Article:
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Arch Phys Med Rehabil. 1977 Jan;58(1):16-24.

Immobilization hypercalcemia in spinal cord injury.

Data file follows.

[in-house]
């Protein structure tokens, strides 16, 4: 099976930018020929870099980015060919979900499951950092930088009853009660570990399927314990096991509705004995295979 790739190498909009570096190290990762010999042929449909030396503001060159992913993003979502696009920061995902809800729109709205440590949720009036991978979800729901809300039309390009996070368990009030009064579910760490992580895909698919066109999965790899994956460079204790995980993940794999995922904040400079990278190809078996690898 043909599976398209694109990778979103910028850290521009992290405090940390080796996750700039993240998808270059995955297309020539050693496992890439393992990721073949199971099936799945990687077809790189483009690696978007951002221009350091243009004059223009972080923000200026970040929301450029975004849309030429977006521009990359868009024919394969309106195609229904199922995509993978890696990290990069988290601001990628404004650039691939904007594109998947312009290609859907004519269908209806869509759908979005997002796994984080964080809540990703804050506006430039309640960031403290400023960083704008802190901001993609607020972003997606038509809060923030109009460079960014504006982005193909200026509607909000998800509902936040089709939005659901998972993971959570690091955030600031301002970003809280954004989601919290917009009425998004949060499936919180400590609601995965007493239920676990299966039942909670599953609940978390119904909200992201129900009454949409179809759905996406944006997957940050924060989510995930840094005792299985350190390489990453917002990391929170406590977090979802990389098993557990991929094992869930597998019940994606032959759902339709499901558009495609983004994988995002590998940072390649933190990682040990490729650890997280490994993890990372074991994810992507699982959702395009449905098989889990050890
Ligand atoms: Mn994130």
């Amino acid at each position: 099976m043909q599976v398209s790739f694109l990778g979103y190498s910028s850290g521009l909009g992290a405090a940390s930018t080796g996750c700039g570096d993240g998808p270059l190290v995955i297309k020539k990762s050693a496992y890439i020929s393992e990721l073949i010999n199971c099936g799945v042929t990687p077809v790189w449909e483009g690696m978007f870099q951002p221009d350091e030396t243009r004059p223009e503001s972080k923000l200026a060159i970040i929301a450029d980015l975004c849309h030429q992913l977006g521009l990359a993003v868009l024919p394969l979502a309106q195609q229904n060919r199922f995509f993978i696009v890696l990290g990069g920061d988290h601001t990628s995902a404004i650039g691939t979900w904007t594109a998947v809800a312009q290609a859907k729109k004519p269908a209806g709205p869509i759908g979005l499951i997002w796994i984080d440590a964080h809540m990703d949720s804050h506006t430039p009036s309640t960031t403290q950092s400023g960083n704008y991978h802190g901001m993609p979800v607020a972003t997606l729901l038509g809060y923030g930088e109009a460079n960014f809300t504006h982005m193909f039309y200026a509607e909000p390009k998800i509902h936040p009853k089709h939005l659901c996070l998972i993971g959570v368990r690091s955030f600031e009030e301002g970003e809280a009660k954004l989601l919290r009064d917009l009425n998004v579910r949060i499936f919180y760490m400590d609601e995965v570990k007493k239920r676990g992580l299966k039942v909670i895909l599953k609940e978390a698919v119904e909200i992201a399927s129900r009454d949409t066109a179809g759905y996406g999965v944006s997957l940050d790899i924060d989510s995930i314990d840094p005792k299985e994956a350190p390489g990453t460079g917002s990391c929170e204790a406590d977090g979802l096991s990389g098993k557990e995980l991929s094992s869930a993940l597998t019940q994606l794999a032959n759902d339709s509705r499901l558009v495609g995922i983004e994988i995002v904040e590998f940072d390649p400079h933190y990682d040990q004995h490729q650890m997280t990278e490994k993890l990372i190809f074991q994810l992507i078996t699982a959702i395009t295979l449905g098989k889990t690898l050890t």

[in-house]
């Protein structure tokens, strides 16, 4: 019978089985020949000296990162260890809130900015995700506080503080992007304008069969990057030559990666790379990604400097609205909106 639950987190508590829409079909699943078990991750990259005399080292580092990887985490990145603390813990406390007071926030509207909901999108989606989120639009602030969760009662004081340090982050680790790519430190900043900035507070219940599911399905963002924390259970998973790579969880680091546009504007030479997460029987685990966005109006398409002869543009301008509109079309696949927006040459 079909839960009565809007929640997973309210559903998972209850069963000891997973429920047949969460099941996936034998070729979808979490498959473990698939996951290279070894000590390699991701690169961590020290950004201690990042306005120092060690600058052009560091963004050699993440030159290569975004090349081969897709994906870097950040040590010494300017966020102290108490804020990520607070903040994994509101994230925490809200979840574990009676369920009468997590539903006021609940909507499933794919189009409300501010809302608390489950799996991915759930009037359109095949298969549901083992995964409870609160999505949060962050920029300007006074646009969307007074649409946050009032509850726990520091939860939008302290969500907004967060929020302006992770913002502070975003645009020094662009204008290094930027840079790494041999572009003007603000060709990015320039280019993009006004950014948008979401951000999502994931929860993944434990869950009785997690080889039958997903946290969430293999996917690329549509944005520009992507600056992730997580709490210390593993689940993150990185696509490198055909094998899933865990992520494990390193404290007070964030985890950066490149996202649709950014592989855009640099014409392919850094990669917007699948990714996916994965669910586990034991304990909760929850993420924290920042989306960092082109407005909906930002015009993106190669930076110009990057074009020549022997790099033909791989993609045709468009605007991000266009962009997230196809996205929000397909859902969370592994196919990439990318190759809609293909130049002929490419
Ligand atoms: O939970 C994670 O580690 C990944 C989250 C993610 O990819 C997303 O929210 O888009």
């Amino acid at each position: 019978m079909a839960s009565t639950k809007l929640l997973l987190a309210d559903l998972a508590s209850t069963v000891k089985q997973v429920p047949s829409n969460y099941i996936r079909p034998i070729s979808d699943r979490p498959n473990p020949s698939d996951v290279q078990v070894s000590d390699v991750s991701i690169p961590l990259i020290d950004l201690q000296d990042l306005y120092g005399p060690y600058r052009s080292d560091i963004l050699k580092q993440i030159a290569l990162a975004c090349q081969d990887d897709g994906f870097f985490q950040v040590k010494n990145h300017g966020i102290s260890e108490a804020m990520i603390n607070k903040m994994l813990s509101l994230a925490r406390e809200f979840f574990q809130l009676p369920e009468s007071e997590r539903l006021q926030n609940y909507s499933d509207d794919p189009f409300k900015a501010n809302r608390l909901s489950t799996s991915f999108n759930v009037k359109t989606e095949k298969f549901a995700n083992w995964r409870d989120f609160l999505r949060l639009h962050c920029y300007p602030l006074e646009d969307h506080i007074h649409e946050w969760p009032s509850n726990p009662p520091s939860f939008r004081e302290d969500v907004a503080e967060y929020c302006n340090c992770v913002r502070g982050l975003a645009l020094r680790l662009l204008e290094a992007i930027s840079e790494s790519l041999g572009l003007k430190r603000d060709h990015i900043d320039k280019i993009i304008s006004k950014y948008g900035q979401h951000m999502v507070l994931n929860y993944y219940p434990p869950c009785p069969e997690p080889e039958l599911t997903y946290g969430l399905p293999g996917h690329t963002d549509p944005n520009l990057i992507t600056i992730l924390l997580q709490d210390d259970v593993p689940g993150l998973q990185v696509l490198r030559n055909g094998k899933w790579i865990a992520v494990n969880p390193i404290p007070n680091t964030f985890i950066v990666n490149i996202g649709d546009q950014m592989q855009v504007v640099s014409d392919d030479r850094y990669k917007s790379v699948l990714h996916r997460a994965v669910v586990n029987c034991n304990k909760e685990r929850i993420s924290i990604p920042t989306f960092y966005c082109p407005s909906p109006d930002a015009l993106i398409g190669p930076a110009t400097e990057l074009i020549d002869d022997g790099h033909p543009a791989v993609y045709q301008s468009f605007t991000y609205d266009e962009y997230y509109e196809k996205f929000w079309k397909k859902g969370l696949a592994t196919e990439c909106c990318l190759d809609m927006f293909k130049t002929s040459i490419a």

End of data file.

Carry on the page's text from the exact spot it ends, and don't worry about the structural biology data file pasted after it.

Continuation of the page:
Four patients having high-level quadriplegia developed elevated serum calcium concentrations (11 to 15.8 mg/100 ml) within three months of injury. All were young males (ages 15 to 19 years) and quadriplegic (C4-C7). Presenting symptoms were nausea, vomiting, polydipsia, polyuria and lethargy. In two patients severe muscle wasting and cachexia with clinical symptoms developed and persisted for several months. Laboratory studies in all patients showed negative calcium balance with hypercalciuria. Reduced renal function was seen in all patients but returned to normal with return of normal serum calcium. Alkaline phosphatase level was normal in three and elevated in one. Serum parathormone levels were normal. Roentgenograms revealed diffuse demineralization. Nephrocalcinosis and soft tissue calcifications developed in one patient. Primary treatment included reduced calcium intake, correction of dehydration, sodium infusion and remobilization. Corticosteroids, oral phosphates, furosemide and mithramycin were used with varying success to control prologned symptoms and severe hypercalcemia.

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